These characteristics make for a great BDR/SDR, but they also serve as the foundation for success in future roles like Account Executive or other quota carrying roles. Sticking with the Farm System analogy, the long-term goal with a BDR is to see them grow through the ranks and become a top performing All-Star on your sales team. Building a great BDR engine allows you to promote from within and reduce your hiring risks since you're promoting someone who has already proven success, shown their work ethic, and developed industry/company knowledge.
10. Develop a System for Performance Tracking
Jason's advice on performance tracking: Build a model that tracks everything from activity to end results.
You measure this based on what's worked before. So, looking at your successful BDRs: How many meetings does it take to land an opportunity? How many calls/emails to land a meeting? How many calls/emails per day are needed to hit this mark? Keep working backwards and use these numbers as your benchmarks.
This level of performance tracking takes the guesswork and emotion out of your evaluations. Decisions are made by clear data rather than, "I think this strategy is working," or, "I think this BDR is having a great quarter."
11. When to Promote a BDR
We talked about the BDR Team as a "Farm System" and how it's a great proving ground for future promotions within your sales department.
Which leads us to our final question of this blog post: How do you know when it's time to promote a BDR?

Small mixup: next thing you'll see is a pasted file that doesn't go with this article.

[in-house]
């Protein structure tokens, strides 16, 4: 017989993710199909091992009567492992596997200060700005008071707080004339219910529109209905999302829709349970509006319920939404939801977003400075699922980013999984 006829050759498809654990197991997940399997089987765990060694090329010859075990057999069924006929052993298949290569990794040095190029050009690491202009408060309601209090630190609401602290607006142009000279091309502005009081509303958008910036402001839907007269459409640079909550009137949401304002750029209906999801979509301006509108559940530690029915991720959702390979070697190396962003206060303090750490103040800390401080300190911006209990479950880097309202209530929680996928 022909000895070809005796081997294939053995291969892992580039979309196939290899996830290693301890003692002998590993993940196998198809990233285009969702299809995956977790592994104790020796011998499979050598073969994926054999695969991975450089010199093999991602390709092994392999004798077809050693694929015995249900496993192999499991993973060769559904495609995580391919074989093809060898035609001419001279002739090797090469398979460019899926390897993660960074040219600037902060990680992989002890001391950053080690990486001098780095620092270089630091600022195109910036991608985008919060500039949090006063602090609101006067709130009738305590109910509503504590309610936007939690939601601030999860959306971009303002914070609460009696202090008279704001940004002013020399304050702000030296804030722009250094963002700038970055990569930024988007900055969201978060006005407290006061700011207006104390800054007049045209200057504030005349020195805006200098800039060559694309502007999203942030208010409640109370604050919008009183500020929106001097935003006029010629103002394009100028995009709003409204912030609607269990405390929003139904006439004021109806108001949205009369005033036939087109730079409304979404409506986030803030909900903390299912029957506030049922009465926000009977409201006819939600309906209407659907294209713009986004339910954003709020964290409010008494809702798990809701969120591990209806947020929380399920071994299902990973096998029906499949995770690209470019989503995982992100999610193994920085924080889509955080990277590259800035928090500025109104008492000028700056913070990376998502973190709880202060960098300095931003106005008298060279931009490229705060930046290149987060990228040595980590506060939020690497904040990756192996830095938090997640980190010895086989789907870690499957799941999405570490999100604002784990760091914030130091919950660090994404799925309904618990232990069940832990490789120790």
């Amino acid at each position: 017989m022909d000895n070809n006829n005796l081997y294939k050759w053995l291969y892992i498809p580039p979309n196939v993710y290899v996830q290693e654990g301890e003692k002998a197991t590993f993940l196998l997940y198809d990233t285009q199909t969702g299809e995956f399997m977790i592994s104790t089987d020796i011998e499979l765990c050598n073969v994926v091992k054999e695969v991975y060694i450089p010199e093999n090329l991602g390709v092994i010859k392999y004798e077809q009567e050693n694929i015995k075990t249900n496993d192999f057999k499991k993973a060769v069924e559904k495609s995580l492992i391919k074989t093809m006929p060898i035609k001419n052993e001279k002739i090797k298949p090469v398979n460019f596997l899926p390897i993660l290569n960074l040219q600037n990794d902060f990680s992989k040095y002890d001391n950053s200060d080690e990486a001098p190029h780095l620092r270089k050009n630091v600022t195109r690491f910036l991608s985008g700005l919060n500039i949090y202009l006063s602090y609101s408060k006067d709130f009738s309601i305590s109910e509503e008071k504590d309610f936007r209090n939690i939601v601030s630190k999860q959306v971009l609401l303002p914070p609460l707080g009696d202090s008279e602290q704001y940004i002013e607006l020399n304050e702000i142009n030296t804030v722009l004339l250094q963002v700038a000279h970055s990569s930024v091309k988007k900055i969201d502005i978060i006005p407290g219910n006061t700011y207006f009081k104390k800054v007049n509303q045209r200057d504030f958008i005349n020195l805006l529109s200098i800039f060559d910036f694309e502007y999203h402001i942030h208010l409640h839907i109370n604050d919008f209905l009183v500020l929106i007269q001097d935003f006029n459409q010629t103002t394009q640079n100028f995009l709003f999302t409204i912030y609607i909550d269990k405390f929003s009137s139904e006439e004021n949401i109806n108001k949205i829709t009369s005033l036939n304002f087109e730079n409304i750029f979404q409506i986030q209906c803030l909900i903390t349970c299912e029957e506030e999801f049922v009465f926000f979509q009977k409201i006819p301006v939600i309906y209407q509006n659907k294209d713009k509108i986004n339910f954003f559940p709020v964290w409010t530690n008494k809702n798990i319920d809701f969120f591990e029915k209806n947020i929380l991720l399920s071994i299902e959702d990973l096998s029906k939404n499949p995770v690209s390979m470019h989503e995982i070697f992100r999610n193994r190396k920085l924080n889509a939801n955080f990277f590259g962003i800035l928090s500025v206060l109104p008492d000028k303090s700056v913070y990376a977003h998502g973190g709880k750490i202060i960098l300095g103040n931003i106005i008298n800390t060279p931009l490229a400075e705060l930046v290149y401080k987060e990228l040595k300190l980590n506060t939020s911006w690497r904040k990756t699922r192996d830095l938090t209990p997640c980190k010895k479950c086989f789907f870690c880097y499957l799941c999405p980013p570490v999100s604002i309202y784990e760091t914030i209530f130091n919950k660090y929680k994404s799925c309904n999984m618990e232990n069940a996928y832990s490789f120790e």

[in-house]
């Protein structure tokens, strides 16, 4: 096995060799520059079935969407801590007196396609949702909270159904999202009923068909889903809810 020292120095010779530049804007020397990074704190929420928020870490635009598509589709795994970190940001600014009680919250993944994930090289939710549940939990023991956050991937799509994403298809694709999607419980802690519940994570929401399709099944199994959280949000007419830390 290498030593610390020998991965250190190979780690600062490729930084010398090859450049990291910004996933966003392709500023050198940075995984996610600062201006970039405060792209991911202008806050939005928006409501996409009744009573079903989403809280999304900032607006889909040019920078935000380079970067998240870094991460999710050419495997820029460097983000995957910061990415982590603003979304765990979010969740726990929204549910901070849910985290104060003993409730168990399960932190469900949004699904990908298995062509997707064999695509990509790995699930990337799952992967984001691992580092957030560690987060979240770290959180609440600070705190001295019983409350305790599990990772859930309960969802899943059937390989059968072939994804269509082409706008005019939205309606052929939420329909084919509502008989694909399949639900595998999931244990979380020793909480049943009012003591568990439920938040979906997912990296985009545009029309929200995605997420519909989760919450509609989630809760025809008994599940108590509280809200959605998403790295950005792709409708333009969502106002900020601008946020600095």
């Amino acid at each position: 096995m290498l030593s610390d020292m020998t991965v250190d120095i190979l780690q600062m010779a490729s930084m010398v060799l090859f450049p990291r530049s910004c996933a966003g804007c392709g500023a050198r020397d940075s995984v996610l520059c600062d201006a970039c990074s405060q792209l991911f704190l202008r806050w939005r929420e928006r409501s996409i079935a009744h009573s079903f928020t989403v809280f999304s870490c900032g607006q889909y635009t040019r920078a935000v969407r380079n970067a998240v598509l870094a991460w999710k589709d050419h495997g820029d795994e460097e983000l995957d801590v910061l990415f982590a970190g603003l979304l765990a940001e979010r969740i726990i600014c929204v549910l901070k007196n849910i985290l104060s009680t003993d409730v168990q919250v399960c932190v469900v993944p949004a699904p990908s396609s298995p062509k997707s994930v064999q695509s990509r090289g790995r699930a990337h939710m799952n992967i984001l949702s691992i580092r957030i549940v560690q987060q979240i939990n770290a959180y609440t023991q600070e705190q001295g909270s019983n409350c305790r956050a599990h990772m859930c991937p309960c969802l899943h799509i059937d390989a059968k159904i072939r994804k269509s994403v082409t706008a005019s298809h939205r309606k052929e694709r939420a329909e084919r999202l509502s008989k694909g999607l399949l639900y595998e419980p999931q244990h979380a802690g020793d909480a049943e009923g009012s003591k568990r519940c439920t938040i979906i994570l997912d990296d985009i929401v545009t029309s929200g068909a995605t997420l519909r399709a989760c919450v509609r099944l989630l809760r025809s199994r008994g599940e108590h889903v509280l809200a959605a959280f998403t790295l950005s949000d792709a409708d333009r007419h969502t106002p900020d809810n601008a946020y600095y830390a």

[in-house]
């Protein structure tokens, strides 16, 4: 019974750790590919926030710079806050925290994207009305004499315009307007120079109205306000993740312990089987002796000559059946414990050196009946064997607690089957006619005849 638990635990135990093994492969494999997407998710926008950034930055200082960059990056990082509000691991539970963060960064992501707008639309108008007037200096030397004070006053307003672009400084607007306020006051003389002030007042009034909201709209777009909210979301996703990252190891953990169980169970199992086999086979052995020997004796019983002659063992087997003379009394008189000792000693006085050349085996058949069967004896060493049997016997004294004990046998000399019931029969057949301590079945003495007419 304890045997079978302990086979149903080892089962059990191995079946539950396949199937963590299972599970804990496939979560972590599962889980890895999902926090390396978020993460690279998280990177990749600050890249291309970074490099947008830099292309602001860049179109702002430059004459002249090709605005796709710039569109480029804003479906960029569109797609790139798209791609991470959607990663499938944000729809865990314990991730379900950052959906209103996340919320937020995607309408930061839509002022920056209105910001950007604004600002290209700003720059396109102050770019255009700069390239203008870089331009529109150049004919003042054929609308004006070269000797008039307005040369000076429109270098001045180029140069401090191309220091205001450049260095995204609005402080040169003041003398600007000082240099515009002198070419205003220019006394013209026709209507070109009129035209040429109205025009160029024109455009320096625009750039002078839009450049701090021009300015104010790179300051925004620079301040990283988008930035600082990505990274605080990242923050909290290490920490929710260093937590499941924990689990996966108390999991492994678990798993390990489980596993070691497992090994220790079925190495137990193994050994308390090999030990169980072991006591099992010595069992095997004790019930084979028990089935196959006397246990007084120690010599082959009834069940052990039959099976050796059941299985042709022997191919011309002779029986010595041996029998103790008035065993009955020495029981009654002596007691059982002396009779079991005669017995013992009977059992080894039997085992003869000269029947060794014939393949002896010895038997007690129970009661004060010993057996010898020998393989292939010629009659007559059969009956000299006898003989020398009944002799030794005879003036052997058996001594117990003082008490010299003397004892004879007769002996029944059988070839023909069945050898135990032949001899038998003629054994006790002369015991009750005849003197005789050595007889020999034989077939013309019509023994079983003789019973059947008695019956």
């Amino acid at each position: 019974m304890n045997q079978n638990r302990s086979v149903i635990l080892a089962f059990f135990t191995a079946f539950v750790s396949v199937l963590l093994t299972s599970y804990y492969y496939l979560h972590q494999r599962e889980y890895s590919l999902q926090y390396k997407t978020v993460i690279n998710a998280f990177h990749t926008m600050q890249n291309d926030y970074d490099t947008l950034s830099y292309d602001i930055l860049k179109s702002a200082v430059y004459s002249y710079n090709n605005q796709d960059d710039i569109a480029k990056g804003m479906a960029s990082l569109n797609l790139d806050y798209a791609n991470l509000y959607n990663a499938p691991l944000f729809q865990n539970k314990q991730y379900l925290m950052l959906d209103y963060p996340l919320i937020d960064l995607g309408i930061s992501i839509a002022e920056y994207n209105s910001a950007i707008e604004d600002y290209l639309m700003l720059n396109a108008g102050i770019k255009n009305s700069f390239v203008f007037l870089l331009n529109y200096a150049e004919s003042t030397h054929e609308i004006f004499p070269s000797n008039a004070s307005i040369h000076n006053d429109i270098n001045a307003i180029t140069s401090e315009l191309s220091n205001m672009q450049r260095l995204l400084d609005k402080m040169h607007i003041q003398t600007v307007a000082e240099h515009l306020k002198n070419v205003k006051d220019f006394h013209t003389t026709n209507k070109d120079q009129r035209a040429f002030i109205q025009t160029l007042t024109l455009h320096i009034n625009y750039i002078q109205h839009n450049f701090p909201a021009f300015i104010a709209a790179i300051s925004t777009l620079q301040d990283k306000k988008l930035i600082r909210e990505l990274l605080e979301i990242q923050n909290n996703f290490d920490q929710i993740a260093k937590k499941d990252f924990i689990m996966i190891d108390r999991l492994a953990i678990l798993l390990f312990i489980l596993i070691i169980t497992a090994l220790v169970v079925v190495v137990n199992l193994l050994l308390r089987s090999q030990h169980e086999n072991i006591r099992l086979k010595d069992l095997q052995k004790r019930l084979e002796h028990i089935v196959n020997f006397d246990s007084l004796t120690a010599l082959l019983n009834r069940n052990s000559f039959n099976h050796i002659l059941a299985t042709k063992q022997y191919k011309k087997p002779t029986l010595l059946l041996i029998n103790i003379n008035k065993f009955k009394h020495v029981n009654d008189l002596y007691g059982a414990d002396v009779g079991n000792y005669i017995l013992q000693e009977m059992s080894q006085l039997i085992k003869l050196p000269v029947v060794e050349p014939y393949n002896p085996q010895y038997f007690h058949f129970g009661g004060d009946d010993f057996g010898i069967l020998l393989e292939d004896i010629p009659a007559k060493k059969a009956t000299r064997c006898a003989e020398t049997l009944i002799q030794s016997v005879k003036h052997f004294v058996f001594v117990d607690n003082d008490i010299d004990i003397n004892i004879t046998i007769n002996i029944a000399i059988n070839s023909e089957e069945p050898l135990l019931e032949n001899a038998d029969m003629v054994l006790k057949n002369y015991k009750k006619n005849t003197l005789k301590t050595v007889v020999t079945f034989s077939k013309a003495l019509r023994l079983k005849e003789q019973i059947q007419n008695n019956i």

Here's a look at the approach Jason uses with his team:
Everybody goes through the same program - No exceptions. Each BDR has the same opportunity and knows what metrics they're shooting for to be promoted.
Success in role - Hitting their targets for at least three months. This qualifies them for consideration.
Present their Performance - The BDR presents their performance to date to the leadership team.
Transparent Feedback - At the end of the promotion process, give feedback on who you selected and why. Take the emotion out of it, make everything as straightforward as possible so everyone on the team knows where they stand and views the process as a fair evaluation. With this level of fairness and transparency, you'll find your reps even more motivated to chase after their further career goals within your organization.
Whew! We covered a lot of ground in this blog and, just as a reminder, you can watch the full webinar here (although, if you made it this far, we'd say reading this blog almost counts as watching the whole event!) There were a lot of different aspects covered here, but if you'd like to focus in on one area or a couple different areas related to sales, marketing, and/or building a BDR team, we'd love to hear from you. You can reach us here to schedule a conversation.